Petr Mrazek carries Blackhawks to shocking win over Penguins

The Hawks’ 5-2 victory Tuesday dealt a massive blow to both their own draft lottery objectives — they jumped from 32nd to 30th in the NHL standings — and the Penguins’ playoff hopes. Only the Hawks’ own players and coaches appreciated the result.

SHARE Petr Mrazek carries Blackhawks to shocking win over Penguins
Petr Mrazek makes a save.

Petr Mrazek made 38 saves as the Blackhawks stunned the Penguins on Tuesday.

Gene J. Puskar/AP

PITTSBURGH — Hockey can be a strange sport. On Tuesday, it reached maximum strangeness.

Petr Mrazek’s 38 saves carried the Blackhawks to a shocking 5-2 victory over the Penguins, dealing sizable blows to both organization’s long-term objectives in the penultimate game of the season.

The Penguins lost control of their own destiny in the Eastern Conference playoff race and now will need help from the Islanders on Wednesday to get in. The idle Panthers clinched a spot by default.

The Hawks, meanwhile, briefly dropped into last place when the Blue Jackets earned a point (in an overtime loss to the Flyers) but then jumped all the way up to 30th — tied with the Ducks and a point ahead of the Jackets — after the victory. They, too, now will need help to finish in last place and guarantee a top-three draft pick.

The result was a disaster all around — for everyone except the Hawks’ coaches and players, who loved it.

“The guys are really just playing for themselves,” coach Luke Richardson said. “We put a lot of work in this year and made some strides in a lot of areas other than the standings. Next year, obviously we want to move up, but to do that, we have to still make steps. We’re going to finish off the right way, which is great to see.”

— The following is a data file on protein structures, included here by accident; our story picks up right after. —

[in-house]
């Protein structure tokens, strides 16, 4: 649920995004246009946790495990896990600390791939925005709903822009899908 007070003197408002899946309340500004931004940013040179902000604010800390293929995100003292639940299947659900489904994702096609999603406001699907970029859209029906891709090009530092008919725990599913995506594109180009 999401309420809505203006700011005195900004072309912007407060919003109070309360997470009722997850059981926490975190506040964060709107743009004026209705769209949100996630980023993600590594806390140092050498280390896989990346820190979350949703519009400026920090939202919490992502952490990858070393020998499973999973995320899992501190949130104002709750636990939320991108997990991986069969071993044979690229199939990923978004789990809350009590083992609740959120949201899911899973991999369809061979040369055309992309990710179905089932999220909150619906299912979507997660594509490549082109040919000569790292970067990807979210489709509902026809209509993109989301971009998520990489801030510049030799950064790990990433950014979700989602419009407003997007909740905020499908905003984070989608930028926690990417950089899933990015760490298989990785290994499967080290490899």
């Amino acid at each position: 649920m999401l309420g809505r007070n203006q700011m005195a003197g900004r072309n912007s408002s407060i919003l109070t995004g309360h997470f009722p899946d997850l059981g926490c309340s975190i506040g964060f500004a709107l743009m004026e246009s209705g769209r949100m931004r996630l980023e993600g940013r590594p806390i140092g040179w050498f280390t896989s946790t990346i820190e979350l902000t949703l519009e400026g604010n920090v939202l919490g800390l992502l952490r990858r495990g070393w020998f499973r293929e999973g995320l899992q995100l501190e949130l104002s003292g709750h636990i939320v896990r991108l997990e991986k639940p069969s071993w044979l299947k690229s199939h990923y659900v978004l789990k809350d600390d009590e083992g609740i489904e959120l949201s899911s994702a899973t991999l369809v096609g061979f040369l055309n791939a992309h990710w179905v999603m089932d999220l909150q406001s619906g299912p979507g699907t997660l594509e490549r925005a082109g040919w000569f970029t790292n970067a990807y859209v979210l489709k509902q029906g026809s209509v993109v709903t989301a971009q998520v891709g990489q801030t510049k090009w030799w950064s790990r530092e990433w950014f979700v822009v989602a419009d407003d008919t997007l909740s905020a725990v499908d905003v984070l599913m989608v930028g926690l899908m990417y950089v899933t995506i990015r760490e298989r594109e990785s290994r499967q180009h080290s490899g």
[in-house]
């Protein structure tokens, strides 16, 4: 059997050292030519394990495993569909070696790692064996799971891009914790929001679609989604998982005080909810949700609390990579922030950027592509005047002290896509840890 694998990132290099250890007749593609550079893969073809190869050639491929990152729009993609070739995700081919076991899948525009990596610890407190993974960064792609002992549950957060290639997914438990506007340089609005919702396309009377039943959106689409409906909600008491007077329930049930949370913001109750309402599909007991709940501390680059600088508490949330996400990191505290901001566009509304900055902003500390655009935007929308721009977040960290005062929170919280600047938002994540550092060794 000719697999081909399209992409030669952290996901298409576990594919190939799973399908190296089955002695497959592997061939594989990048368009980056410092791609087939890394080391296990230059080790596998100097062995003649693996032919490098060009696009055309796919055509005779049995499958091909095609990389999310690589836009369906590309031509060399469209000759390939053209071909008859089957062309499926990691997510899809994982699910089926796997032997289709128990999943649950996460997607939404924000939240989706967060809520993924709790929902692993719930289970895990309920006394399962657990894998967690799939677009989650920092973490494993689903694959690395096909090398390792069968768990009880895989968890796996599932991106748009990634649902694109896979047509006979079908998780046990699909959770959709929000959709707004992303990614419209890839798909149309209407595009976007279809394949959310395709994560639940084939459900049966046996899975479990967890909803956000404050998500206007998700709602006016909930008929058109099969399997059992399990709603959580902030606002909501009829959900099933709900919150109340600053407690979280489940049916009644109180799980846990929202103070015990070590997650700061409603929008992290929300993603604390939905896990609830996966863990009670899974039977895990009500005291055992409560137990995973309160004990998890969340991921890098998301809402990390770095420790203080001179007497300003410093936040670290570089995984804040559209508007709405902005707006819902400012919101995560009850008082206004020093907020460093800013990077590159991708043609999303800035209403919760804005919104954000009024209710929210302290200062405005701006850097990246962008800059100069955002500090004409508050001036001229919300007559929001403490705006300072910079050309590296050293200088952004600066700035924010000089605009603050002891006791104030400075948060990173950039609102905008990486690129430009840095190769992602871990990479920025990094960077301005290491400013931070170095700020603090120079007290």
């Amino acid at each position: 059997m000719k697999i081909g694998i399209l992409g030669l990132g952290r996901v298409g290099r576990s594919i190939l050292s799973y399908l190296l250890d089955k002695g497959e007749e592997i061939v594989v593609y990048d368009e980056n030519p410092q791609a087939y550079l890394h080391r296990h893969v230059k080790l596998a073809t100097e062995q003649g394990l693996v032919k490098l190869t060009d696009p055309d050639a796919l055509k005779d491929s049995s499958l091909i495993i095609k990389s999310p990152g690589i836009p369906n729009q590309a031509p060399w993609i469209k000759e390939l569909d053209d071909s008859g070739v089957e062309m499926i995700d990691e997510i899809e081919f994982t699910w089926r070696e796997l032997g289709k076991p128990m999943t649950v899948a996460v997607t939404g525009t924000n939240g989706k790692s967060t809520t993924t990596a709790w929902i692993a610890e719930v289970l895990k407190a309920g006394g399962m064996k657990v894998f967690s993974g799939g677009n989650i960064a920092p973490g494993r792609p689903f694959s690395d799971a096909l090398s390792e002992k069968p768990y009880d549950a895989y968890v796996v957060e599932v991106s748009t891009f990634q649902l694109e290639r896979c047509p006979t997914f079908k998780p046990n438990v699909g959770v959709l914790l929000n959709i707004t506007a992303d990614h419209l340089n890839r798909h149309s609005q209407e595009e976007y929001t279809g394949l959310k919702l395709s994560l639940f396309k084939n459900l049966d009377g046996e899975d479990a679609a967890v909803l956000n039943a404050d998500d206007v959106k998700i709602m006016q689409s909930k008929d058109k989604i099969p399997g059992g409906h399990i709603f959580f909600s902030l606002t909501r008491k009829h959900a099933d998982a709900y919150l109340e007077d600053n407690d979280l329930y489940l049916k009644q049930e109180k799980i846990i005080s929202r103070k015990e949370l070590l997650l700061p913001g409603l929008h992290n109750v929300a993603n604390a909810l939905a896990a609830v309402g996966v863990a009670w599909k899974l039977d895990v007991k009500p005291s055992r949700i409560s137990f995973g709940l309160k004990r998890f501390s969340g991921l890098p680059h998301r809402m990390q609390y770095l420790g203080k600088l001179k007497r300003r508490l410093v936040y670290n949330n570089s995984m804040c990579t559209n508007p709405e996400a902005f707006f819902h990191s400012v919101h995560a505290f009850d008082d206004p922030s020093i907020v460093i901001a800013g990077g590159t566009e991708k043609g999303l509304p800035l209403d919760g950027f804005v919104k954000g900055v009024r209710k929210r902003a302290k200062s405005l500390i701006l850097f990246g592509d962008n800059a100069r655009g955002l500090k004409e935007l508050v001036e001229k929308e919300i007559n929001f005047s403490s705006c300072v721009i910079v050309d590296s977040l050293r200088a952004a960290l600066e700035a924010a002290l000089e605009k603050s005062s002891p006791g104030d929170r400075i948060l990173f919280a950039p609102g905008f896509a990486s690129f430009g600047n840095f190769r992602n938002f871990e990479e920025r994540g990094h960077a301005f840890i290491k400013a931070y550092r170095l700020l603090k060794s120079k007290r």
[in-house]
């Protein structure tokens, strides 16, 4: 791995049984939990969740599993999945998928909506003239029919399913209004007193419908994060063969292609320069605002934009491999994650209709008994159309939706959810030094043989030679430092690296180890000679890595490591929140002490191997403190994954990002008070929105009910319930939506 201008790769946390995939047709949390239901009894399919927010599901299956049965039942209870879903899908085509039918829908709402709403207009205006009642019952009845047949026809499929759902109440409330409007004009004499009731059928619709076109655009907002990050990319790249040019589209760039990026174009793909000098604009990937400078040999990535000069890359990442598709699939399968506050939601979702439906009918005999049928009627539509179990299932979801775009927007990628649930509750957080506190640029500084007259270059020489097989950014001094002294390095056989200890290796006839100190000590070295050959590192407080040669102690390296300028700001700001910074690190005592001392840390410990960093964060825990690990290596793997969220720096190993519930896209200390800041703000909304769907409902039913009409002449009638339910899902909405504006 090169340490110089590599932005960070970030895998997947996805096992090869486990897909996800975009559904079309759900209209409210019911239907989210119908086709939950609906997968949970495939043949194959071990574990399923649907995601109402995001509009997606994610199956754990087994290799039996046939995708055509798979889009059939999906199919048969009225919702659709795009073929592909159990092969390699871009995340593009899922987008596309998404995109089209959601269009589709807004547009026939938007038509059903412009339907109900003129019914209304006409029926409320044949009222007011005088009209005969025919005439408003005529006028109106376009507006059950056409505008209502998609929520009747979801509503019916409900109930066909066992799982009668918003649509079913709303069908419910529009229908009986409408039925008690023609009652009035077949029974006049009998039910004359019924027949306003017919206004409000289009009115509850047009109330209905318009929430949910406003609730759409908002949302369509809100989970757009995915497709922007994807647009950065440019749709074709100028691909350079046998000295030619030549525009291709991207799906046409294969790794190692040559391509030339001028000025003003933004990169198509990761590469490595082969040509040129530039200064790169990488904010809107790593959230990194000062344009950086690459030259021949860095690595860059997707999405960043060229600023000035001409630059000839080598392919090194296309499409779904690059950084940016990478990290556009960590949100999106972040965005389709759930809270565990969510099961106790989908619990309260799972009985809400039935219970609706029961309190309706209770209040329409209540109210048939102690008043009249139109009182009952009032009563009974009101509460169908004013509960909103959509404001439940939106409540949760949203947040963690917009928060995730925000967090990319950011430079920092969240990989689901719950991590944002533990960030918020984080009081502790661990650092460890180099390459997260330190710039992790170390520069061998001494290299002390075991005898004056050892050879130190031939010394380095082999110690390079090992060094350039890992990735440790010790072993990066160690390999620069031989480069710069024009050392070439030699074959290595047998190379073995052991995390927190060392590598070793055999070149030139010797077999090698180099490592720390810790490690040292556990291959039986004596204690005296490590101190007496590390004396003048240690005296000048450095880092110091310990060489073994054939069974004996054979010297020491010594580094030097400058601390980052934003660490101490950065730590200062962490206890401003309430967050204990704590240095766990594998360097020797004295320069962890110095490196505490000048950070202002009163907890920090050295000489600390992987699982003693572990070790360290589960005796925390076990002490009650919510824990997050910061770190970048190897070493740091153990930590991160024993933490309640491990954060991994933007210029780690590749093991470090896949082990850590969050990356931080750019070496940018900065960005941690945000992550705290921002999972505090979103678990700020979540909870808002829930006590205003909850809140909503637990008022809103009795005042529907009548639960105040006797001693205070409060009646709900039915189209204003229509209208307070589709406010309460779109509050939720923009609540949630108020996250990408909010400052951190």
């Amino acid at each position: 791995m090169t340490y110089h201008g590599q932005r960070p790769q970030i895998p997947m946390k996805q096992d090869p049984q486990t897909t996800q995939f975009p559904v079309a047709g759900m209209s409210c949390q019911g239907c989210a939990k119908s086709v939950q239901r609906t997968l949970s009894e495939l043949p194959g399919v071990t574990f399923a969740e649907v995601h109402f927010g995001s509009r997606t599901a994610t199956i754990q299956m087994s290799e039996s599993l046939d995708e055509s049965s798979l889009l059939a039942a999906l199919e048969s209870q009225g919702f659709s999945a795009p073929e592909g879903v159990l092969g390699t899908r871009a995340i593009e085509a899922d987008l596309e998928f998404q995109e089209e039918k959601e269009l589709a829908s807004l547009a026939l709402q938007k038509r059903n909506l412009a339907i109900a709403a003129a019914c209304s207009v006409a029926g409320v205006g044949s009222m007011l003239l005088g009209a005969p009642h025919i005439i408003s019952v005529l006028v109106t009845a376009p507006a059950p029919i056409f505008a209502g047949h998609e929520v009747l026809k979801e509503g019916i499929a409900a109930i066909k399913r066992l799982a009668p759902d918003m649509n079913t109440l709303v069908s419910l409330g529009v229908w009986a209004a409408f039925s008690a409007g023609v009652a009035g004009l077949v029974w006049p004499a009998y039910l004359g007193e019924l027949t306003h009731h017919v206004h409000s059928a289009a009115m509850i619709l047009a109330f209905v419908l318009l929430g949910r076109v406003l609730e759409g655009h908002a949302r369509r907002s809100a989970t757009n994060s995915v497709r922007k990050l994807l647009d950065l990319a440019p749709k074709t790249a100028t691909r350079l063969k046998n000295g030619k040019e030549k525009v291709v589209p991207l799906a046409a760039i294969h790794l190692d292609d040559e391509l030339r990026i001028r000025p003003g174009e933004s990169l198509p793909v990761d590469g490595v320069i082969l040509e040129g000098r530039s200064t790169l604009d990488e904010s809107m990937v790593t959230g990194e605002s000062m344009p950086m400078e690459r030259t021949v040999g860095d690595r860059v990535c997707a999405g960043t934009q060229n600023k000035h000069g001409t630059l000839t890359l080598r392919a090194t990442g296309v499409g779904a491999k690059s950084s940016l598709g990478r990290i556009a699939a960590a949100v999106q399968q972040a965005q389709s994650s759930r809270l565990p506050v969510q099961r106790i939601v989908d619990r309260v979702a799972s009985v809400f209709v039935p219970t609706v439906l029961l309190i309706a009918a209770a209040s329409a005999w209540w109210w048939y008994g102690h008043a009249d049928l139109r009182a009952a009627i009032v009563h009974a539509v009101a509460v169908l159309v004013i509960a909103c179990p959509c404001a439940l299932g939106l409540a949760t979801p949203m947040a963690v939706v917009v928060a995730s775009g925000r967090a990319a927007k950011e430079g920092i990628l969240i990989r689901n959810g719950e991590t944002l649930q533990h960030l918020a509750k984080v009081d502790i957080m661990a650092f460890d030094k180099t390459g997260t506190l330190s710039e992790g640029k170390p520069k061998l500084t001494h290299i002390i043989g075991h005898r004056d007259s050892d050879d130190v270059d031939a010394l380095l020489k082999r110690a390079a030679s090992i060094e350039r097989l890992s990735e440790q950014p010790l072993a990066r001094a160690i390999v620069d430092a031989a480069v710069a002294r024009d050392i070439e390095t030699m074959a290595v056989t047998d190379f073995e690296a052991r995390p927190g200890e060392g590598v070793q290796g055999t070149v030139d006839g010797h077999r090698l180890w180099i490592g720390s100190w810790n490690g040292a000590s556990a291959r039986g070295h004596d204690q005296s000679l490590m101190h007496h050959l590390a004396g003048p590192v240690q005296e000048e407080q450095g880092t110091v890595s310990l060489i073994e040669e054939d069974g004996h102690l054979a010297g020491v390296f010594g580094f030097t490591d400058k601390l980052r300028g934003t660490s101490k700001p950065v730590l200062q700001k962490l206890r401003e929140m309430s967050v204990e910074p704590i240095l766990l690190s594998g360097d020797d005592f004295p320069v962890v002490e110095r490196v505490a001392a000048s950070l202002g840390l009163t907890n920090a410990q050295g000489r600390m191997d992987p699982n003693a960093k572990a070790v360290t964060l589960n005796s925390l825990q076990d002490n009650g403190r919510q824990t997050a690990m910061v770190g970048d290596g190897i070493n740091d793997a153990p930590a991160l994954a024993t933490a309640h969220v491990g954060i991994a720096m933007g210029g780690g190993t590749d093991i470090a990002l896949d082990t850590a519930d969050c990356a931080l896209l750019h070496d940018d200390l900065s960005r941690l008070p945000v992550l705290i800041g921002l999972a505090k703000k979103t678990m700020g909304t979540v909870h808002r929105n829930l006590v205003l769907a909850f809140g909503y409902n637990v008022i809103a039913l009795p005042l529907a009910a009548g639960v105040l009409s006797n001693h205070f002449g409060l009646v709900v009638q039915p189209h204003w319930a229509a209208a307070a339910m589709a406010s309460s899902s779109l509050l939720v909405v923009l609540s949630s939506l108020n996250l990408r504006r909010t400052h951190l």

Even after Evgeni Malkin tied the game 1-1 with 14:32 left, Buddy Robinson (with his first NHL goal of the season) and Andreas Athanasiou scored 26 seconds apart to give the Hawks a lead they never would relinquish — and stun the rest of the league.

Mrazek was the biggest story, though. He stopped eight shots by Sidney Crosby alone, generating arguably his best performance of the season at its most critical moment — for better or worse.

“You don’t think about it that way,” Mrazek said. “It’s probably on their side that they think about it. You’re just here to play and try to get the best performance you can.”

Gapski retires

Longtime Hawks head athletic trainer Mike Gapski will retire after Thursday’s season finale against the Flyers, concluding an astounding career.

Gapski, called “Gapper” by everyone around the team, has worked for the Hawks since 1987, making him the longest-tenured single-team trainer in NHL history. After Thursday, he will have worked 2,758 regular-season games and 249 playoff games, having crossed paths with more than half of all players in franchise history.

“He conducts himself how I like it to be conducted in the organization,” Richardson said. “He understands and he listens to [the players]. It’s going to be a big loss for us, but a well-deserved rest for him.”

Kaiser learning

Rookie defenseman Wyatt Kaiser produced probably his best outing yet Monday against the Wild and remained dressed for his eighth career game Tuesday.

When at his best, he’s actively joining rushes, and he was doing so Monday. He delivered a couple crafty passes through the neutral zone to spring Hawks forwards, and he even sliced through the Wild defense himself for a high-danger chance in the second period.

“[In] the systems here, I’ve been learning a little bit more about where I can go and be aggressive and where I can’t be,” Kaiser said. “Other than that, [I’ve picked up] little things here and there, like stick positions on the rush and when to hold the puck a little bit longer.”

The Hawks expect he’ll gain strength over the summer and apply lessons from this experience as a full-time player next season.

“He’s not afraid to take charge and go with the puck,” Richardson said. “He’s an excellent skater, so it’s going to be part of his game moving forward. It’s kind of like Seth [Jones] this year: [He’s] just finding the right times to join offensively.

“Obviously, [you] have to know what time of game it is, the score [and] who’s on the ice — things like that where, in college, he probably didn’t have to worry too much about [them] with his skating ability. Just up here, there’s not a lot of time to recover.”

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